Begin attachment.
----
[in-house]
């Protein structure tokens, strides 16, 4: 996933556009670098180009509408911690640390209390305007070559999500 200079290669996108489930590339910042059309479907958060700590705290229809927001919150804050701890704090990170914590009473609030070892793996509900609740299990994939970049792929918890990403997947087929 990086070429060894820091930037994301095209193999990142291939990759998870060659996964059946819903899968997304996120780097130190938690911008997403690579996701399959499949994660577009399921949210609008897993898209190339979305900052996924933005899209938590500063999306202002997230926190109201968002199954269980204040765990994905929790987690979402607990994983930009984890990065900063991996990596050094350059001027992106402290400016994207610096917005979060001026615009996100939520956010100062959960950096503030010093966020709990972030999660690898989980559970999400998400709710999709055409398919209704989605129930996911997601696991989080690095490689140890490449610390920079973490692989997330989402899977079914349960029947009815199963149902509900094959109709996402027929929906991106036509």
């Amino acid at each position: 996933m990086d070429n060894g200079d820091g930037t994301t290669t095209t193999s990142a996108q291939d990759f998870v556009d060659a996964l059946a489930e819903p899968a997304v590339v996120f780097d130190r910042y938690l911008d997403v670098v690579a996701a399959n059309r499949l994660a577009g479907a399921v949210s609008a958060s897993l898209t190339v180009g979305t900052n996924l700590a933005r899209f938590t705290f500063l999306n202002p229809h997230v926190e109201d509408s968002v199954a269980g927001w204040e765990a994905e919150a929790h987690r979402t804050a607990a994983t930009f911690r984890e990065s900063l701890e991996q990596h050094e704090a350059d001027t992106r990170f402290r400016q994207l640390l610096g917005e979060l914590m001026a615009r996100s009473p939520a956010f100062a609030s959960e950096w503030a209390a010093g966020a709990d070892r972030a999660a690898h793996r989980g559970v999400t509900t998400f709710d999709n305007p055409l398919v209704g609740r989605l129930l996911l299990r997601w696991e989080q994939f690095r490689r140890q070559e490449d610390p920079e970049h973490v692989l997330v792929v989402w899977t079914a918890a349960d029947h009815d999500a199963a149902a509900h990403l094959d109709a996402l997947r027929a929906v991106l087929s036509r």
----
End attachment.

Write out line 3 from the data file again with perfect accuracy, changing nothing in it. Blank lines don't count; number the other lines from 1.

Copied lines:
């Amino acid at each position: 996933m990086d070429n060894g200079d820091g930037t994301t290669t095209t193999s990142a996108q291939d990759f998870v556009d060659a996964l059946a489930e819903p899968a997304v590339v996120f780097d130190r910042y938690l911008d997403v670098v690579a996701a399959n059309r499949l994660a577009g479907a399921v949210s609008a958060s897993l898209t190339v180009g979305t900052n996924l700590a933005r899209f938590t705290f500063l999306n202002p229809h997230v926190e109201d509408s968002v199954a269980g927001w204040e765990a994905e919150a929790h987690r979402t804050a607990a994983t930009f911690r984890e990065s900063l701890e991996q990596h050094e704090a350059d001027t992106r990170f402290r400016q994207l640390l610096g917005e979060l914590m001026a615009r996100s009473p939520a956010f100062a609030s959960e950096w503030a209390a010093g966020a709990d070892r972030a999660a690898h793996r989980g559970v999400t509900t998400f709710d999709n305007p055409l398919v209704g609740r989605l129930l996911l299990r997601w696991e989080q994939f690095r490689r140890q070559e490449d610390p920079e970049h973490v692989l997330v792929v989402w899977t079914a918890a349960d029947h009815d999500a199963a149902a509900h990403l094959d109709a996402l997947r027929a929906v991106l087929s036509r």